Diagnosis of mycobacterial infections poses significant challenges in anatomic pathology. We recently described the use of antimycobacteria immunohistochemistry (IHC) as a sensitive, efficient diagnostic tool and now report the clinical performance of this assay among general, noninfectious disease pathology-trained anatomic pathologists.
Over a 2-year period, all cases were retrospectively identified in which mycobacterial IHC was performed during routine diagnostic workup.
From October 2017 to September 2019, mycobacterial IHC was evaluated for 267 cases, resulting in 58 (22%) positive stains. Compared with culture and molecular results, the sensitivity and specificity of IHC were 52% and 80%, respectively. IHC performed significantly better than acid-fast bacilli (AFB) staining (Ziehl-Neelsen) (P < .0001; sensitivity 21%, specificity 92%) but similarly to modified AFB staining (mAFB; Fite-Faraco) (P = .9; sensitivity 61%, specificity 84%). In cases with discordant IHC and mAFB staining, there were no differences in rates of culture or polymerase chain reaction-confirmed positivity.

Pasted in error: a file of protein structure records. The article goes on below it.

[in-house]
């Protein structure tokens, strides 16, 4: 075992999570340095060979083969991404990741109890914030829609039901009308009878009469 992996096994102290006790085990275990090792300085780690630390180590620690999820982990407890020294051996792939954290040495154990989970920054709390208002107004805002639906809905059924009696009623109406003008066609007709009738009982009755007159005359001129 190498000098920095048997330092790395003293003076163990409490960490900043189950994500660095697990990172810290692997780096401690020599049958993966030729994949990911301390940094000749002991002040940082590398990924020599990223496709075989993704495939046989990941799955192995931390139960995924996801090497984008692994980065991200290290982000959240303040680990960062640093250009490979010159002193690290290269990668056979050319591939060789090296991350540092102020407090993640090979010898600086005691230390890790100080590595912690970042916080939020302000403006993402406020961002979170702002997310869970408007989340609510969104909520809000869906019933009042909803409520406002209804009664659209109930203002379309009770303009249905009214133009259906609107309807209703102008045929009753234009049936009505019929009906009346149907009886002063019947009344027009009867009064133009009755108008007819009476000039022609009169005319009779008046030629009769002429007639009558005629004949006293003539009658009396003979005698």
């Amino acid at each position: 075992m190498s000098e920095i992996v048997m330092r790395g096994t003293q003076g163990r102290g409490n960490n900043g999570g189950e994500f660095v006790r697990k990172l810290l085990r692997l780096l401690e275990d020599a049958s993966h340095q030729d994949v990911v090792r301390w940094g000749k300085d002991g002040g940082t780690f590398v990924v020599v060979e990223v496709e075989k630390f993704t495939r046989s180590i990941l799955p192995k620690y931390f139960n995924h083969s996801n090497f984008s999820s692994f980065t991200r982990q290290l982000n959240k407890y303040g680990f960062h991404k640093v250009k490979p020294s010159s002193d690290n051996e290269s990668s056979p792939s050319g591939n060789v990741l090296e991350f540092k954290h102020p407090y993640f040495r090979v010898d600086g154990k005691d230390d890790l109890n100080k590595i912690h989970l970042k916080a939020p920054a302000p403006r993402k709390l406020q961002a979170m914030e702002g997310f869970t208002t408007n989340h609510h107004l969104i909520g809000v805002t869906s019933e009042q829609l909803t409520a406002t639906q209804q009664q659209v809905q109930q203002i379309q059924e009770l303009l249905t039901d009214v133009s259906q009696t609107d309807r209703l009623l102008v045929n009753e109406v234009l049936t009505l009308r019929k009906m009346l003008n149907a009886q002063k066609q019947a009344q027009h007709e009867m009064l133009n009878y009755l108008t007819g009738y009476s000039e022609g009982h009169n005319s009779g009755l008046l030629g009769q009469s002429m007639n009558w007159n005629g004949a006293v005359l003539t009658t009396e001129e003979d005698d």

Mycobacterial IHC was well adopted with superior clinical performance to AFB and comparable performance to mAFB. These results support the use of IHC as an adjunctive tool in the diagnosis of mycobacterial infections and suggests its potential role as a rapid screening test for molecular testing.
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